Secondary PTSD results from having knowledge of a critical incident experienced by another individual and the stress from helping.  Secondary PTSD is nearly identical to PTSD except the exposure to the critical incident is indirect. Today, many law enforcement personnel and their families suffer from PTSD and the battle that rages within. But the good news is that PTSD and Secondary PTSD are treatable.  The next step is helping families to learn the characteristics of Secondary PTSD and where to look for help.  

Characteristics of Secondary PTSD Checklist:
(Dr. Oscar Ramirez)

Spouse fears what might happen the next time the officer has another fit of rage.
Spouse fears the officer will someday leave and abandon the family and never come back.
Spouse fears what might happen to the officer when they are not home.
Spouse fears “middle of the night surprises."
Spouse feels "if just one more thing happens, I'll lose my mind."

Monday, May 16, 2016

Can You Turn it Off???

By Safe Call Now's Dr. Laura Brodie

Academies teach how to turn it on.  They teach of being alert, learning body memory, run in when everyone is running out, save the innocent; do your job! But they never teach how to turn it off. The job teaches how to ramp up and be alert but now you’re alert at three am and reliving the day where you saw horrific things. You’re now just pissed and annoyed at any request made of you and you’re thinking to yourself, this isn’t me.

You roll your eyes at human pain.  You hate handling the public and you assume your job is going to demand all of you and give nothing in return. You’re angry. You’re so angry without a clue as to why. You just want everyone to leave you alone. You want to scream LEAVE ME ALONE! But as you fantasize of doing so you also see yourself as the worst person on the planet.

You’re staring at paperwork and wonder why you took the job. But, if you could go back in time you’d talk to your old self and realize you did want to do good.  You enjoyed helping the innocent. You took the job to help. What the hell happened?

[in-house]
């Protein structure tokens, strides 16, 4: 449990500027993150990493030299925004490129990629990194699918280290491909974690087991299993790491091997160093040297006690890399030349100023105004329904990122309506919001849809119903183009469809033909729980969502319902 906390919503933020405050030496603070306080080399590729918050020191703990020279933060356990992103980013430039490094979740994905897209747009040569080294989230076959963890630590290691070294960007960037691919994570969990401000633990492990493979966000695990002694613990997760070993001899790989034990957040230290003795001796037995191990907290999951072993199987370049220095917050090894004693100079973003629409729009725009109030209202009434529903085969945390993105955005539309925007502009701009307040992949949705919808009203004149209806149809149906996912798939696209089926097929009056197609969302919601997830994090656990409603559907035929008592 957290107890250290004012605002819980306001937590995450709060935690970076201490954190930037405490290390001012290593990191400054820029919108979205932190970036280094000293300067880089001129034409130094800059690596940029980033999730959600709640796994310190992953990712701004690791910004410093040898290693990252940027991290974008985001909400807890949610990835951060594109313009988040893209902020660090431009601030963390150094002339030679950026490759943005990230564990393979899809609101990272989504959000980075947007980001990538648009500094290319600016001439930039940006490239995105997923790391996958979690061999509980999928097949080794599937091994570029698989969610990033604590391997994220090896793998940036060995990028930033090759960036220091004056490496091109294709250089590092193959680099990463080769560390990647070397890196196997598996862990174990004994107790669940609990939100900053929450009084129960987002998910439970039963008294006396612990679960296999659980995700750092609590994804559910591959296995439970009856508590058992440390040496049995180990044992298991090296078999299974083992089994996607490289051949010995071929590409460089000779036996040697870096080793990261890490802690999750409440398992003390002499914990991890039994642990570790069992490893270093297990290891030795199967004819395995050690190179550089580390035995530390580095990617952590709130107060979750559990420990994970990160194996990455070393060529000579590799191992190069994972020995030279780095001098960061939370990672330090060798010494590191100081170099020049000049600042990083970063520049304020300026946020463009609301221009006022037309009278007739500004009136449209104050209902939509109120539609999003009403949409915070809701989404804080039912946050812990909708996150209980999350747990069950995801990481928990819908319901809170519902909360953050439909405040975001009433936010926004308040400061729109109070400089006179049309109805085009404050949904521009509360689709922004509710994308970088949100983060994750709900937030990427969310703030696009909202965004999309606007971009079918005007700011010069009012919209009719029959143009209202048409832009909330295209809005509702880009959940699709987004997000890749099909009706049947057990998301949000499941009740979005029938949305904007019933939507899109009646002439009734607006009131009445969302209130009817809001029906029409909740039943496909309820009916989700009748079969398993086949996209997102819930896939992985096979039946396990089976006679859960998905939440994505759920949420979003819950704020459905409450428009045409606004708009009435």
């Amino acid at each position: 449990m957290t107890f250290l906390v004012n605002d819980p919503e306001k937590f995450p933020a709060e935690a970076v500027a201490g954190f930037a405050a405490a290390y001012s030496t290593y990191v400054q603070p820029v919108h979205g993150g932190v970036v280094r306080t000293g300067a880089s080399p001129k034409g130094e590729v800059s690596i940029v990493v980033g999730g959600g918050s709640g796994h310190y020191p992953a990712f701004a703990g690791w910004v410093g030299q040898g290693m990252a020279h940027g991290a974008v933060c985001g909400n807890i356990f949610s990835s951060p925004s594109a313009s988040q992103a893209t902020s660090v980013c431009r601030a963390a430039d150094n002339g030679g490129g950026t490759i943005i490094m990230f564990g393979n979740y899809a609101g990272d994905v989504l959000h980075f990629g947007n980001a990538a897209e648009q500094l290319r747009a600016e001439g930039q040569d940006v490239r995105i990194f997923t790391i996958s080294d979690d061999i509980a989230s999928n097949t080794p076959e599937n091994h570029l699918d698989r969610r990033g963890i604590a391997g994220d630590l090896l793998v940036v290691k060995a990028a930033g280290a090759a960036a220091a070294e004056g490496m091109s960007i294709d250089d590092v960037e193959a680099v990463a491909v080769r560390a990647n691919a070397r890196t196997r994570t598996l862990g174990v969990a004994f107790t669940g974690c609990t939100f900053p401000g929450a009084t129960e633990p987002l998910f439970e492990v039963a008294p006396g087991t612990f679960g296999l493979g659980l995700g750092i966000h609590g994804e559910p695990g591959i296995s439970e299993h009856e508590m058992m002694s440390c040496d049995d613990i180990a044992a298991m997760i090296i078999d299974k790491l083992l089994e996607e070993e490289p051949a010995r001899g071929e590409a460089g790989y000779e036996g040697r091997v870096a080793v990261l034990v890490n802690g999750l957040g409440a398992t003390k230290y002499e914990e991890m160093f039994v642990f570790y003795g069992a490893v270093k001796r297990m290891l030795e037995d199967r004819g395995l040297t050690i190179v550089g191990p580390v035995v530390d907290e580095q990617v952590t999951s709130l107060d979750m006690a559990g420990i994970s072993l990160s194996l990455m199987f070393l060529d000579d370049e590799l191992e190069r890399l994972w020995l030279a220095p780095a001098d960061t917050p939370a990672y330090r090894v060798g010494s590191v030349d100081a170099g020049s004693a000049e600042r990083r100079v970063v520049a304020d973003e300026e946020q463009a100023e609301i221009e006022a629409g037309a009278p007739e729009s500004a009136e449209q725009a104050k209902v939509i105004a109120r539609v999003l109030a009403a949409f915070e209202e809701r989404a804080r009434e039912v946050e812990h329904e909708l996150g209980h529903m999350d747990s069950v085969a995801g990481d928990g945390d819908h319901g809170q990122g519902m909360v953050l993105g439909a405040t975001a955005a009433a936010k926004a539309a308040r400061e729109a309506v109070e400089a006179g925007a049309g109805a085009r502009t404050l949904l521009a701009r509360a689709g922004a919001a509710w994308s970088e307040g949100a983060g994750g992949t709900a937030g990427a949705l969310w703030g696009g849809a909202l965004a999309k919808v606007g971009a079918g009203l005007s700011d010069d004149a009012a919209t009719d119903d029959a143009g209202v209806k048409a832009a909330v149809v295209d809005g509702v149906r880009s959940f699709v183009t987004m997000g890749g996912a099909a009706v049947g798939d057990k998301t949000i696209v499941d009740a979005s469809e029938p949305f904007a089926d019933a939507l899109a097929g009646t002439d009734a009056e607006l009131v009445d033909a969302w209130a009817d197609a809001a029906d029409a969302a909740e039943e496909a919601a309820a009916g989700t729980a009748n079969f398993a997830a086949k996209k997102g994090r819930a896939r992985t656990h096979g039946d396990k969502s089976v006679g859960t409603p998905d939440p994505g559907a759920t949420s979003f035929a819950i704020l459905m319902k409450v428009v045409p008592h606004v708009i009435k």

You forgot you.  You forgot everything that made you a person except the job. You forgot you like playing music loud, watching silly comedies or reading a great book.  You forgot the people under your roof love you.  You forgot you had dreams of travel, of remodeling the home or restoring that car.  You lost you and you’re mad. But wait, who gave you away?  You did.  You bought into your identity as a hero and forgot your identity as a human.  You can find it again but it is hanging up the white hat and allowing yourself to return to the person who was not a savior, but just a person who enjoyed life. 

Friday, May 6, 2016

Safe Call Now's "RAM" Program is Saving #1stresponders Like No Other

Safe Call Now

Safe Call Now is honored to announce our "RAM" Program (Rapid Assessment Mitigation) "The only complete and comprehensive continuum of care program for First Responders in America" that is either fully or partially covered by the first responders insurance.

For the first time in the history of the treatment and the healthcare industry Safe Call Now will be able to not only provide the premier 24 hour crisis referral services nationwide, national award winning training... we now have the ability to genetically test your DNA (pharmacogenetics) and blood for proper medications and predictor markers for PTSD, anxiety, depression, cardio, cancer and many more (which starts May 9th in Seattle, WA) through Onsite Integrated Wellness.